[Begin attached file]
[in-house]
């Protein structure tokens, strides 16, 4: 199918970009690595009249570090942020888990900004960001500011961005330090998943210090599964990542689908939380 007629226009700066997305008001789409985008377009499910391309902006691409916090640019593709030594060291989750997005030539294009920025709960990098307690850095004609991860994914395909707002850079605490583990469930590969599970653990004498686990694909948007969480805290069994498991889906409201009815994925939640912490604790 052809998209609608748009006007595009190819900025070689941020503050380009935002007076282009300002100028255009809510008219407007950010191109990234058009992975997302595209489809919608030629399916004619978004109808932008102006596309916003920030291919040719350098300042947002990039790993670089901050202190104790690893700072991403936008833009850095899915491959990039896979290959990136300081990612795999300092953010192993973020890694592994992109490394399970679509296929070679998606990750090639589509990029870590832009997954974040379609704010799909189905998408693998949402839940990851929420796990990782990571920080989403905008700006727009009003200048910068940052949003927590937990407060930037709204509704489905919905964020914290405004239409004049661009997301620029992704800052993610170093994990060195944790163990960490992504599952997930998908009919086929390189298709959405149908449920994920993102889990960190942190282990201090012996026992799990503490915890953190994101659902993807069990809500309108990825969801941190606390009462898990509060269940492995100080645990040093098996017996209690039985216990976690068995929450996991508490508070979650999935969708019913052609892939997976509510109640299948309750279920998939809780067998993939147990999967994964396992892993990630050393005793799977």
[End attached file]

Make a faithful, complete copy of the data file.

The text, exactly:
[in-house]
């Protein structure tokens, strides 16, 4: 199918970009690595009249570090942020888990900004960001500011961005330090998943210090599964990542689908939380 007629226009700066997305008001789409985008377009499910391309902006691409916090640019593709030594060291989750997005030539294009920025709960990098307690850095004609991860994914395909707002850079605490583990469930590969599970653990004498686990694909948007969480805290069994498991889906409201009815994925939640912490604790 052809998209609608748009006007595009190819900025070689941020503050380009935002007076282009300002100028255009809510008219407007950010191109990234058009992975997302595209489809919608030629399916004619978004109808932008102006596309916003920030291919040719350098300042947002990039790993670089901050202190104790690893700072991403936008833009850095899915491959990039896979290959990136300081990612795999300092953010192993973020890694592994992109490394399970679509296929070679998606990750090639589509990029870590832009997954974040379609704010799909189905998408693998949402839940990851929420796990990782990571920080989403905008700006727009009003200048910068940052949003927590937990407060930037709204509704489905919905964020914290405004239409004049661009997301620029992704800052993610170093994990060195944790163990960490992504599952997930998908009919086929390189298709959405149908449920994920993102889990960190942190282990201090012996026992799990503490915890953190994101659902993807069990809500309108990825969801941190606390009462898990509060269940492995100080645990040093098996017996209690039985216990976690068995929450996991508490508070979650999935969708019913052609892939997976509510109640299948309750279920998939809780067998993939147990999967994964396992892993990630050393005793799977």